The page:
Advertisers locked into ‘old thinking’ about how people react to ads
The Australian newspaper has reported how ‘Ads fail to connect’. New research shows it is far more important to consider how you leave people feeling about a brand than what you can tell them about it.
BUT advertisers continue to talk to audiences as though they will respond to ads in a “logical and rational fashion..(because)…traditional theories of advertising effectiveness have strongly dismissed the importance of emotional reactions to advertisements.”
A study by Luma – a Melbourne research company specialising in consumer insights – looked at 4500 ads and responses from more than 230,000 consumers around the world.
We all ‘confabulate’!
The research – which has been nominated by the World Association of Research Professionals for research paper of the year – claims to have found key flaws in how our reactions to advertising has been researched in the past.
What we say to researchers is often made up on the spur of the moment, because we want to appear rational. The report says it’s not being dishonest, it’s just something we do unconsciously, making up answers when we’re put on the spot and we just don’t know (or are unsure?).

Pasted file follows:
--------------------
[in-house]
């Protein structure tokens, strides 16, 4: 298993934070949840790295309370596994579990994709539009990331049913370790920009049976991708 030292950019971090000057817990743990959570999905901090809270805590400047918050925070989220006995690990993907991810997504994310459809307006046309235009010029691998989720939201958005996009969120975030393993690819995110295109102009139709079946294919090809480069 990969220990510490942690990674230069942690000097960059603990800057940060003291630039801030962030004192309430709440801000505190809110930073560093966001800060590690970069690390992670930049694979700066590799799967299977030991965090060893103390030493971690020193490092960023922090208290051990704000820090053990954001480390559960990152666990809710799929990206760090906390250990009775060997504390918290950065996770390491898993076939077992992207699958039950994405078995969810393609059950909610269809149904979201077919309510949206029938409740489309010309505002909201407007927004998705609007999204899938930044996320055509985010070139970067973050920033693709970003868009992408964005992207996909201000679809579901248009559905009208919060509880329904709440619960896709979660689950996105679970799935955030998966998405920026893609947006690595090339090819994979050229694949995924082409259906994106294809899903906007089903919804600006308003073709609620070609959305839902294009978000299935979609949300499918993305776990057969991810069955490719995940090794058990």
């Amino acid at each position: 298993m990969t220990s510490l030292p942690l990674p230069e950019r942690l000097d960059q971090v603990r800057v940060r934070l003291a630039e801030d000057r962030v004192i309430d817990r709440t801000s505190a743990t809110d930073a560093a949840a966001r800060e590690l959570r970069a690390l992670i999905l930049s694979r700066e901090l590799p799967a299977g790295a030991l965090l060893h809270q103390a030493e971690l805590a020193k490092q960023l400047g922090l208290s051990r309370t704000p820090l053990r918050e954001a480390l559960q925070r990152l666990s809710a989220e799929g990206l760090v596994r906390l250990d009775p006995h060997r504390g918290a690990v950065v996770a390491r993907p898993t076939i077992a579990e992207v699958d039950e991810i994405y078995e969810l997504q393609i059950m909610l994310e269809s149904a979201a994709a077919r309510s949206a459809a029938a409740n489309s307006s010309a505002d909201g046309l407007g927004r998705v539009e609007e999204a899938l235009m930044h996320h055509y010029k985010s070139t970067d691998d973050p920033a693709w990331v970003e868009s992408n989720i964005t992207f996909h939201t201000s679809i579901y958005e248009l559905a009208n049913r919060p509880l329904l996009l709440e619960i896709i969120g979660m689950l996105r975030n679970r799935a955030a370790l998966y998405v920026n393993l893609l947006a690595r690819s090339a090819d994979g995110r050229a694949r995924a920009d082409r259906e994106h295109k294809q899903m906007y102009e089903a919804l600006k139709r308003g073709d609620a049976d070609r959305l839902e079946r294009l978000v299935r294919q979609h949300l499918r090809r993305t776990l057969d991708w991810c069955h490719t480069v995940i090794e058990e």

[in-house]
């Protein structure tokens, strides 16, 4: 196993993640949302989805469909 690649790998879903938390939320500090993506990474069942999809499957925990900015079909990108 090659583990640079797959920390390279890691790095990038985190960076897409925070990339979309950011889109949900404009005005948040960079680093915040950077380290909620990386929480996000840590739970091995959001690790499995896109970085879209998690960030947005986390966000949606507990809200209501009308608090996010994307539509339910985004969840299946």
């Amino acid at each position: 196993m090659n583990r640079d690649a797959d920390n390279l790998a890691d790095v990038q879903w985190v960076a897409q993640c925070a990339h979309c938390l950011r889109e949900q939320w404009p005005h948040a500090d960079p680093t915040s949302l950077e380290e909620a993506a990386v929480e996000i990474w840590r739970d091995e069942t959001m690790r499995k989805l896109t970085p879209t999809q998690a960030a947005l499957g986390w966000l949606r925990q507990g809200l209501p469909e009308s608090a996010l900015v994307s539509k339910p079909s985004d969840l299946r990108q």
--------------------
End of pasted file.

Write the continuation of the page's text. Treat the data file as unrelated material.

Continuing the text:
It’s the same around the world
Luma compiled the research while pre-testing ads for clients in 43 countries. There was no significant differences in the findings between countries or even product categories. They found that:
New understanding about the brain
Historically there has been a lot of talk about emotions in advertising, but there has not been a lot of empirical evidence to show if this is actually true, in an advertising or brand sense.
Luma is now producing the evidence! The report says “In the past, we had a much more rational view about brands, advertising and explaining why people bought the items they did. It was presumed that all behaviour was conscious, sequential and rational.” This older approach now appears rather inadequate.
WHAT do you think of this? It makes sense to me to tap into emotions if you want to convince someone of something’s worth. Are you going to rethink your latest marketing strategy?